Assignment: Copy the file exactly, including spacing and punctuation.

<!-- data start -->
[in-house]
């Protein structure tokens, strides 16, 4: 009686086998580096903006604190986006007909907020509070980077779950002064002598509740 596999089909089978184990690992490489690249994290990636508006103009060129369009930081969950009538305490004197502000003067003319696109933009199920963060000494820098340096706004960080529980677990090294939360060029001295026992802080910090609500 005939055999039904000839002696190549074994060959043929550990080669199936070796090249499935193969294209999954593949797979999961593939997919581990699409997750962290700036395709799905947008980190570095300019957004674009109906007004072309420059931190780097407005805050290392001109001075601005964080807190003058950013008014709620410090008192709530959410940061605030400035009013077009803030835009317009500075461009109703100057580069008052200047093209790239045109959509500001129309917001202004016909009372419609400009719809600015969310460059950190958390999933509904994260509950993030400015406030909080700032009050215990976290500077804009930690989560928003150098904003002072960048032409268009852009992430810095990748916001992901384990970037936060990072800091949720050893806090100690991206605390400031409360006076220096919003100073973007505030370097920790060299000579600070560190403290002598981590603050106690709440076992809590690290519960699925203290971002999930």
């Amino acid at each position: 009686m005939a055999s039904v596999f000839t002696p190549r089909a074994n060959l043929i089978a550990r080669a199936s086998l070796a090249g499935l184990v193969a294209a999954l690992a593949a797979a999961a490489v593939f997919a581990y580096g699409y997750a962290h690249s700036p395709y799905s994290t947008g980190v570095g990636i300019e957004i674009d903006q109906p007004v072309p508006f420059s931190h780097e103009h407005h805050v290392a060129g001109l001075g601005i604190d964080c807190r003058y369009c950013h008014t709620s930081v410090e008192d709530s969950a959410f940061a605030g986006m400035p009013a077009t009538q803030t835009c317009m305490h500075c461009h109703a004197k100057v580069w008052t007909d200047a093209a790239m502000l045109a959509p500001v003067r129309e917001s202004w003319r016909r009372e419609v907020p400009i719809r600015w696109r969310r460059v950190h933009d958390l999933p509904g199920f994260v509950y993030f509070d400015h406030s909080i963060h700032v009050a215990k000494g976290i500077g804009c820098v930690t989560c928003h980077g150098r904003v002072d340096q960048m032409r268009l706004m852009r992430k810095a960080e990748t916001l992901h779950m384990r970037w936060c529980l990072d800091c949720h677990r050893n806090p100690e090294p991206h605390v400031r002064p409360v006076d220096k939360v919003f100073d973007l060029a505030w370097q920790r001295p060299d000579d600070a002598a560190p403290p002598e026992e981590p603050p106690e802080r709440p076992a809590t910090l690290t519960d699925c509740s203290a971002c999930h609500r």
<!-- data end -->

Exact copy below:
[in-house]
């Protein structure tokens, strides 16, 4: 009686086998580096903006604190986006007909907020509070980077779950002064002598509740 596999089909089978184990690992490489690249994290990636508006103009060129369009930081969950009538305490004197502000003067003319696109933009199920963060000494820098340096706004960080529980677990090294939360060029001295026992802080910090609500 005939055999039904000839002696190549074994060959043929550990080669199936070796090249499935193969294209999954593949797979999961593939997919581990699409997750962290700036395709799905947008980190570095300019957004674009109906007004072309420059931190780097407005805050290392001109001075601005964080807190003058950013008014709620410090008192709530959410940061605030400035009013077009803030835009317009500075461009109703100057580069008052200047093209790239045109959509500001129309917001202004016909009372419609400009719809600015969310460059950190958390999933509904994260509950993030400015406030909080700032009050215990976290500077804009930690989560928003150098904003002072960048032409268009852009992430810095990748916001992901384990970037936060990072800091949720050893806090100690991206605390400031409360006076220096919003100073973007505030370097920790060299000579600070560190403290002598981590603050106690709440076992809590690290519960699925203290971002999930």
């Amino acid at each position: 009686m005939a055999s039904v596999f000839t002696p190549r089909a074994n060959l043929i089978a550990r080669a199936s086998l070796a090249g499935l184990v193969a294209a999954l690992a593949a797979a999961a490489v593939f997919a581990y580096g699409y997750a962290h690249s700036p395709y799905s994290t947008g980190v570095g990636i300019e957004i674009d903006q109906p007004v072309p508006f420059s931190h780097e103009h407005h805050v290392a060129g001109l001075g601005i604190d964080c807190r003058y369009c950013h008014t709620s930081v410090e008192d709530s969950a959410f940061a605030g986006m400035p009013a077009t009538q803030t835009c317009m305490h500075c461009h109703a004197k100057v580069w008052t007909d200047a093209a790239m502000l045109a959509p500001v003067r129309e917001s202004w003319r016909r009372e419609v907020p400009i719809r600015w696109r969310r460059v950190h933009d958390l999933p509904g199920f994260v509950y993030f509070d400015h406030s909080i963060h700032v009050a215990k000494g976290i500077g804009c820098v930690t989560c928003h980077g150098r904003v002072d340096q960048m032409r268009l706004m852009r992430k810095a960080e990748t916001l992901h779950m384990r970037w936060c529980l990072d800091c949720h677990r050893n806090p100690e090294p991206h605390v400031r002064p409360v006076d220096k939360v919003f100073d973007l060029a505030w370097q920790r001295p060299d000579d600070a002598a560190p403290p002598e026992e981590p603050p106690e802080r709440p076992a809590t910090l690290t519960d699925c509740s203290a971002c999930h609500r």